You enable the server in the preference pane on Lion.

Not quite so easy, you do have to specifically add the software via a custom install during the initial install process. There might be a way os subsequently adding it to the install from teh CD (USB disk/whatever it is shipped on) but the application installer method for the Dev Preview cannot be used to add it post-install. I forgot to check it, and need to re-install to get at it. After this, the features probably appear in the Pref panes.
post #18 of 37
Quote:
Originally Posted by freediverx View Post

While the encrypted disk and remote wipe sound cool, this ignores File Vault's existing limitations. Every new Mac entices the owner to enable File Vault without warning them that this will make incremental backups impossible, including with Time Machine. Add to that the risk of complete data loss if a single sector of the encrypted volume is corrupted.

I hope Lion includes a Time Machine update to allow incremental backups of the encrypted disk. Otherwise this is just adding salt to the wound.

Because it is "whole disk" the OS is effectively unaware that is is encrypted. TM will now work happily. See the other thread more specifically on Encryption for more commentary
post #19 of 37
I can see 'Find My Mac' working through the network but a GPS chip in MacBooks would add even more power to that feature. Given all the the other goodies coming from the iOS /iPhone side I wonder if the GPS chip might also make it.
Been using Apple since Apple ][ - Long on AAPL so biased
nMac Pro 6 Core, MacBookPro i7, MacBookPro i5, iPhones 5 and 5s, iPad Air, 2013 Mac mini, SE30, IIFx, Towers; G4 & G3.
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Been using Apple since Apple ][ - Long on AAPL so biased
nMac Pro 6 Core, MacBookPro i7, MacBookPro i5, iPhones 5 and 5s, iPad Air, 2013 Mac mini, SE30, IIFx, Towers; G4 & G3.
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post #20 of 37
All sounds very nice, but as there's no rack servers any more what is any serious person going to run this on? Fine there are a lot of smaller organisations that can get away with having it on a Mac pro. But all companies plan to grow and Apple's currently saying if you grow you need to switch to something else, which makes me wonder why you would invest in it in the first place.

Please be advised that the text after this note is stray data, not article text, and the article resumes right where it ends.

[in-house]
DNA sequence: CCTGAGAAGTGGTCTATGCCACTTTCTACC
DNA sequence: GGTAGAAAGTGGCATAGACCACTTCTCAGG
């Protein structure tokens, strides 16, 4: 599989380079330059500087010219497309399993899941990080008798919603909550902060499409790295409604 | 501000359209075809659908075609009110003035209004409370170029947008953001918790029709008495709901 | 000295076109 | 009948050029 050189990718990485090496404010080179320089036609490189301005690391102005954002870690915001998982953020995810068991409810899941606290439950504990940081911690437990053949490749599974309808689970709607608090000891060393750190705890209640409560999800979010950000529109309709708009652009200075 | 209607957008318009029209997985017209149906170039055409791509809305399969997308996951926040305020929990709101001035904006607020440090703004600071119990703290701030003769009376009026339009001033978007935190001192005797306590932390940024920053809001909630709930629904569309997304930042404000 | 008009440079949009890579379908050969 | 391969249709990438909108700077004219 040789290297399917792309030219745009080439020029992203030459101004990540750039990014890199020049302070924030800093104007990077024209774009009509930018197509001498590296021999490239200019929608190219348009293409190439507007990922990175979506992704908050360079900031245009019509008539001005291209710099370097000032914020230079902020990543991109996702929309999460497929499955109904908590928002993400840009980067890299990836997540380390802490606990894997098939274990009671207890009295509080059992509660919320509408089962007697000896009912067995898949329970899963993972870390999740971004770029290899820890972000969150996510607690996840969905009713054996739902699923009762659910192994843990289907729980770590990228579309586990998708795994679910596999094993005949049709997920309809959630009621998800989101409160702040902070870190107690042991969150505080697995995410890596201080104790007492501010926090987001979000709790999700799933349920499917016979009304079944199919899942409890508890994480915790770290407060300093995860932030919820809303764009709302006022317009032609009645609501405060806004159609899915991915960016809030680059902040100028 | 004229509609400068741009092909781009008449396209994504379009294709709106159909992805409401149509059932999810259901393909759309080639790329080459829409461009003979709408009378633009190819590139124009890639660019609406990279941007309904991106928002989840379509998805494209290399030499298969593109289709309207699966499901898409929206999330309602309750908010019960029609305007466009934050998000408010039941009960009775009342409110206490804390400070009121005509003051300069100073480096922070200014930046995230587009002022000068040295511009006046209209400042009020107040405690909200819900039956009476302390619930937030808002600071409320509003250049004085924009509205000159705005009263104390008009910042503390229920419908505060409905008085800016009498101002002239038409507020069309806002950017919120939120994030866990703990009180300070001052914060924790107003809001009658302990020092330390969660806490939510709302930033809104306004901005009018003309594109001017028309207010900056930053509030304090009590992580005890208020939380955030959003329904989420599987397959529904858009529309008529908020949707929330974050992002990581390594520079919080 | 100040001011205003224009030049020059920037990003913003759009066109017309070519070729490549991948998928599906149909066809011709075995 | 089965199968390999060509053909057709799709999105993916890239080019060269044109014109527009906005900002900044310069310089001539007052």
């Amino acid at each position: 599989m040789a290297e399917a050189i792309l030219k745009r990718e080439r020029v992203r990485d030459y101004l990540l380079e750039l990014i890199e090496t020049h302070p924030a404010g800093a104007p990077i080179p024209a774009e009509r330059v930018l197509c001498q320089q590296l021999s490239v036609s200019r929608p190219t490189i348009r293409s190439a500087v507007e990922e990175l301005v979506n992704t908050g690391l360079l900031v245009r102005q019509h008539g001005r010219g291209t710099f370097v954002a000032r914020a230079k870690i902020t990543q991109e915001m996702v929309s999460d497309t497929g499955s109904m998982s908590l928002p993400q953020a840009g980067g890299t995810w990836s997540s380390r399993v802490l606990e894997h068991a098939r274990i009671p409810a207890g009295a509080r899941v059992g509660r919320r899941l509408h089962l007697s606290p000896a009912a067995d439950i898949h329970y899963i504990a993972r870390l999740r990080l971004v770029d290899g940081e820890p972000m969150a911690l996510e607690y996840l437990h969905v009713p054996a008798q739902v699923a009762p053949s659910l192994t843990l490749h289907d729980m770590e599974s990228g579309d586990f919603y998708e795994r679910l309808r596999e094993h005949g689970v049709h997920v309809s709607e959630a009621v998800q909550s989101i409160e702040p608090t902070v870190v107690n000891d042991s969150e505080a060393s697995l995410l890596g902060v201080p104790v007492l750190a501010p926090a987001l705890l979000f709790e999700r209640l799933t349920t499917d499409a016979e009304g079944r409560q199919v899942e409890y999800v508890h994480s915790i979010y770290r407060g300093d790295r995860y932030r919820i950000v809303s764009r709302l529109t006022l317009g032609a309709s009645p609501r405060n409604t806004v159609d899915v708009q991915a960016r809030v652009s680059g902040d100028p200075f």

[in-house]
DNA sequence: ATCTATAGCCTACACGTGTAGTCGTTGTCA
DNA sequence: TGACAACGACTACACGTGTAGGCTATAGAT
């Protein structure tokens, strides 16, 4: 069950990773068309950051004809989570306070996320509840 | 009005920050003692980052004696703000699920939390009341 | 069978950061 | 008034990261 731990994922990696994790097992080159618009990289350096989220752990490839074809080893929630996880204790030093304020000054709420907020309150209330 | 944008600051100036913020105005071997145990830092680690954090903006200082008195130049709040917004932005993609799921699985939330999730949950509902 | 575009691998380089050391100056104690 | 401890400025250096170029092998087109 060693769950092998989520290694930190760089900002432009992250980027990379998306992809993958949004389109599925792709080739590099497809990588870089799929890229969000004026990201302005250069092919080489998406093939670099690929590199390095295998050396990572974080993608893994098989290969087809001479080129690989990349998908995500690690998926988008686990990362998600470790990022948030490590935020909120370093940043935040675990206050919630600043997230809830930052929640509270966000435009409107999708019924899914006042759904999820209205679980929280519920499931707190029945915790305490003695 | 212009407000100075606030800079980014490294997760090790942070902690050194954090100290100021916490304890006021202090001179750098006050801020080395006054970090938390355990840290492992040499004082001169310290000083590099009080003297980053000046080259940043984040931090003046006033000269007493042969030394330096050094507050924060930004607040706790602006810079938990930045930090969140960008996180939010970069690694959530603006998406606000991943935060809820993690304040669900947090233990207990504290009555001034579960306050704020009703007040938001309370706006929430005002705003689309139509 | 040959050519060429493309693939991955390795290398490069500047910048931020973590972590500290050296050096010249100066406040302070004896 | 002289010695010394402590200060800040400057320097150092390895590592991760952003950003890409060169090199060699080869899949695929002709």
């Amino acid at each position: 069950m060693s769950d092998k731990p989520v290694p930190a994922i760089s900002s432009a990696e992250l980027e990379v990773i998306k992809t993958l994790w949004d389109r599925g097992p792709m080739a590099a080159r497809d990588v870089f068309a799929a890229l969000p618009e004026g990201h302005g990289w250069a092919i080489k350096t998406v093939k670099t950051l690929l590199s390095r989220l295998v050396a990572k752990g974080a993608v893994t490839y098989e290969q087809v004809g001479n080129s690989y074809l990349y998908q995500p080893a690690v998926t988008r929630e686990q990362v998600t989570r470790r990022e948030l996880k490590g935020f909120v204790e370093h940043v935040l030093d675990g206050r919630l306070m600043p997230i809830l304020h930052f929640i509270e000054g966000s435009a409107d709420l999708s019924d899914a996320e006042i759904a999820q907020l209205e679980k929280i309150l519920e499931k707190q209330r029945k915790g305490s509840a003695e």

Quote:
Originally Posted by stuffe View Post

In 5 years I intend to still be using my existing Macbook air and iMac, personally speaking....

If you had a 5 year old iMac or Macbook now then it wouldn't run snow leopard. Some 5 year old software won't even run on snow leopard. So in 5 years time I would say your iMac and Macbook Air will be useless for anything new, not to mention the battery in your Macbook Air unless you get it replaced will be dead by then. They'll still be nice machines but Apple make all their money from selling new hardware and traditionally care very little about supporting anything over 3 years old.
post #21 of 37
I hope there is a way to turn this crap off. All I need is another useless daemon (FindMyMacd) eating resources on my desktop. WTF Apple? If we continue like this, we'll end up with the same experience as Windows. First thing you do after unpacking the computer is re-install OS or clean up all the shit that's preinstalled on it.

Mac Pro, 8 Core, 32 GB RAM, nVidia GTX 285 1 GB, 2 TB storage, 240 GB OWC Mercury Extreme SSD, 30'' Cinema Display, 27'' iMac, 24'' iMac, 17'' MBP, 13'' MBP, 32 GB iPhone 4, 64 GB iPad 3

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Mac Pro, 8 Core, 32 GB RAM, nVidia GTX 285 1 GB, 2 TB storage, 240 GB OWC Mercury Extreme SSD, 30'' Cinema Display, 27'' iMac, 24'' iMac, 17'' MBP, 13'' MBP, 32 GB iPhone 4, 64 GB iPad 3

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post #22 of 37
I wonder how hard it would be to also add GPS in the Mac Notebook lines. This would make retrieval much easier if someone lost or had their notebook stolen. It can't cost too much as it is built into my Panasonic Lumix camera. It would be a welcome item to have to a more precise "Find my mac" feature. It would make the computer a bit more useful for location aware apps too.
post #23 of 37
Quote:
Originally Posted by djmikeo View Post

I wonder how hard it would be to also add GPS in the Mac Notebook lines. This would make retrieval much easier if someone lost or had their notebook stolen. It can't cost too much as it is built into my Panasonic Lumix camera. It would be a welcome item to have to a more precise "Find my mac" feature. It would make the computer a bit more useful for location aware apps too.

Would be largely pointless if you ask me, while notebooks etc are portable, I still like to think of them more as "transportable", as in I move it from the office, to home, to mym Mums house etc, but never actually on the go (I know other people's usage varies) and GPS reception in buildings is usually no better than IP address tranaslocation.